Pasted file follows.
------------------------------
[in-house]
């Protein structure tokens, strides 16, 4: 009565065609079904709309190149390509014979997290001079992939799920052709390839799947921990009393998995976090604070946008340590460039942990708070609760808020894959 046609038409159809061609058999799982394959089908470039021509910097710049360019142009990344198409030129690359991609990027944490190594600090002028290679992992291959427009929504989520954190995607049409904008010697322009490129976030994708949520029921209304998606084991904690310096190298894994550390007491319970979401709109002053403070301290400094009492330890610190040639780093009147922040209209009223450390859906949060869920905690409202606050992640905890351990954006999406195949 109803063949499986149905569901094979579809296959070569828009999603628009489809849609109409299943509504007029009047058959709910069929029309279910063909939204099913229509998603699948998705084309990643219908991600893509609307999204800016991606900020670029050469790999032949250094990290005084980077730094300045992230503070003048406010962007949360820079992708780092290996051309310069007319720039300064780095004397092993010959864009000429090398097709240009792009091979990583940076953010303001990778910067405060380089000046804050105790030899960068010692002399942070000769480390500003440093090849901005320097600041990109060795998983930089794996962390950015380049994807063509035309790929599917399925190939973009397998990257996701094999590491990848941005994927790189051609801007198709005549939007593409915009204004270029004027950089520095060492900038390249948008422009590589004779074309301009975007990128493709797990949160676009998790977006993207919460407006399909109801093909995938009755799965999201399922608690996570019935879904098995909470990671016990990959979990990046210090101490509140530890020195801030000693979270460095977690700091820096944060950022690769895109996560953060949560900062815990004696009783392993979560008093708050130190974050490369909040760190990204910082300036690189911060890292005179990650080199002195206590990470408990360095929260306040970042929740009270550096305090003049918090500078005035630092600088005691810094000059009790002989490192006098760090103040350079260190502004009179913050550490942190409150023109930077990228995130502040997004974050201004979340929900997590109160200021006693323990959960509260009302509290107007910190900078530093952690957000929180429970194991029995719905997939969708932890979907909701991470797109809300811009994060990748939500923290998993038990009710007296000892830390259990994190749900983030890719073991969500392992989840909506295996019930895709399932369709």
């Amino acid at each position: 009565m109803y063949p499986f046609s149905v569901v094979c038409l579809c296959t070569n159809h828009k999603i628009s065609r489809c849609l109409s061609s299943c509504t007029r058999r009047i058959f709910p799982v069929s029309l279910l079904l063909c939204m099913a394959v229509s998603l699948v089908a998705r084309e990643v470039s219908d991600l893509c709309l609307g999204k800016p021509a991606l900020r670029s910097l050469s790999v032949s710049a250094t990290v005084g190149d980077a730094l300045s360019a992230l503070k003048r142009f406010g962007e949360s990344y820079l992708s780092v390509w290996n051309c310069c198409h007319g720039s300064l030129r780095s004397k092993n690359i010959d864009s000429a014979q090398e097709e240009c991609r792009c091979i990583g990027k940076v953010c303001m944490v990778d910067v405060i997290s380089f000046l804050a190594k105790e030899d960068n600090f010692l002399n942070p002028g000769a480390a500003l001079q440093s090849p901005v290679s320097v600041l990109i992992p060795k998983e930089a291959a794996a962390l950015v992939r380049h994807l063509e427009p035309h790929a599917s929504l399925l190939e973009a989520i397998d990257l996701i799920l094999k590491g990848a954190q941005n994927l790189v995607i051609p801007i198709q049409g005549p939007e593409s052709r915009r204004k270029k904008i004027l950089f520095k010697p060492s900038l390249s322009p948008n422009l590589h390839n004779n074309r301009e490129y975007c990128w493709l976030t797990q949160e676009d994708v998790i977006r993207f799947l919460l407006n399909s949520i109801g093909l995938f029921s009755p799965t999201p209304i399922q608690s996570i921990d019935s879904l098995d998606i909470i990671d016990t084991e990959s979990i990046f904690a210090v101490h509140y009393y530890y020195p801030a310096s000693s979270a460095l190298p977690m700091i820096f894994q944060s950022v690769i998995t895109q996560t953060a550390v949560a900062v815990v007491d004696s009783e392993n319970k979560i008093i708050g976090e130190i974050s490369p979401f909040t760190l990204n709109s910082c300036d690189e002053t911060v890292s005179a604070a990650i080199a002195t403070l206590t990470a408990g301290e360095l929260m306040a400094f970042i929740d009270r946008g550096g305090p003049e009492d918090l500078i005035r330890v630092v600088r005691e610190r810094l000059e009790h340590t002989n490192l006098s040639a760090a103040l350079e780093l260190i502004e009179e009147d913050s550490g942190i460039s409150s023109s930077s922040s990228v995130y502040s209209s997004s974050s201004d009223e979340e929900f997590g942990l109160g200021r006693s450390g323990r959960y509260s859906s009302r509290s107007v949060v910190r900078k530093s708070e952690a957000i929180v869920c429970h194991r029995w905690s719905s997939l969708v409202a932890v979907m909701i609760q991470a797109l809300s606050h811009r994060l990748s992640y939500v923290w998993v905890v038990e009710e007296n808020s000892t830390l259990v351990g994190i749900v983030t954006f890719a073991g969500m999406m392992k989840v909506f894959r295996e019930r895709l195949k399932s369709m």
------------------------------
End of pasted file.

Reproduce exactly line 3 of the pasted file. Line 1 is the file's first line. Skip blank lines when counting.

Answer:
């Amino acid at each position: 009565m109803y063949p499986f046609s149905v569901v094979c038409l579809c296959t070569n159809h828009k999603i628009s065609r489809c849609l109409s061609s299943c509504t007029r058999r009047i058959f709910p799982v069929s029309l279910l079904l063909c939204m099913a394959v229509s998603l699948v089908a998705r084309e990643v470039s219908d991600l893509c709309l609307g999204k800016p021509a991606l900020r670029s910097l050469s790999v032949s710049a250094t990290v005084g190149d980077a730094l300045s360019a992230l503070k003048r142009f406010g962007e949360s990344y820079l992708s780092v390509w290996n051309c310069c198409h007319g720039s300064l030129r780095s004397k092993n690359i010959d864009s000429a014979q090398e097709e240009c991609r792009c091979i990583g990027k940076v953010c303001m944490v990778d910067v405060i997290s380089f000046l804050a190594k105790e030899d960068n600090f010692l002399n942070p002028g000769a480390a500003l001079q440093s090849p901005v290679s320097v600041l990109i992992p060795k998983e930089a291959a794996a962390l950015v992939r380049h994807l063509e427009p035309h790929a599917s929504l399925l190939e973009a989520i397998d990257l996701i799920l094999k590491g990848a954190q941005n994927l790189v995607i051609p801007i198709q049409g005549p939007e593409s052709r915009r204004k270029k904008i004027l950089f520095k010697p060492s900038l390249s322009p948008n422009l590589h390839n004779n074309r301009e490129y975007c990128w493709l976030t797990q949160e676009d994708v998790i977006r993207f799947l919460l407006n399909s949520i109801g093909l995938f029921s009755p799965t999201p209304i399922q608690s996570i921990d019935s879904l098995d998606i909470i990671d016990t084991e990959s979990i990046f904690a210090v101490h509140y009393y530890y020195p801030a310096s000693s979270a460095l190298p977690m700091i820096f894994q944060s950022v690769i998995t895109q996560t953060a550390v949560a900062v815990v007491d004696s009783e392993n319970k979560i008093i708050g976090e130190i974050s490369p979401f909040t760190l990204n709109s910082c300036d690189e002053t911060v890292s005179a604070a990650i080199a002195t403070l206590t990470a408990g301290e360095l929260m306040a400094f970042i929740d009270r946008g550096g305090p003049e009492d918090l500078i005035r330890v630092v600088r005691e610190r810094l000059e009790h340590t002989n490192l006098s040639a760090a103040l350079e780093l260190i502004e009179e009147d913050s550490g942190i460039s409150s023109s930077s922040s990228v995130y502040s209209s997004s974050s201004d009223e979340e929900f997590g942990l109160g200021r006693s450390g323990r959960y509260s859906s009302r509290s107007v949060v910190r900078k530093s708070e952690a957000i929180v869920c429970h194991r029995w905690s719905s997939l969708v409202a932890v979907m909701i609760q991470a797109l809300s606050h811009r994060l990748s992640y939500v923290w998993v905890v038990e009710e007296n808020s000892t830390l259990v351990g994190i749900v983030t954006f890719a073991g969500m999406m392992k989840v909506f894959r295996e019930r895709l195949k399932s369709m």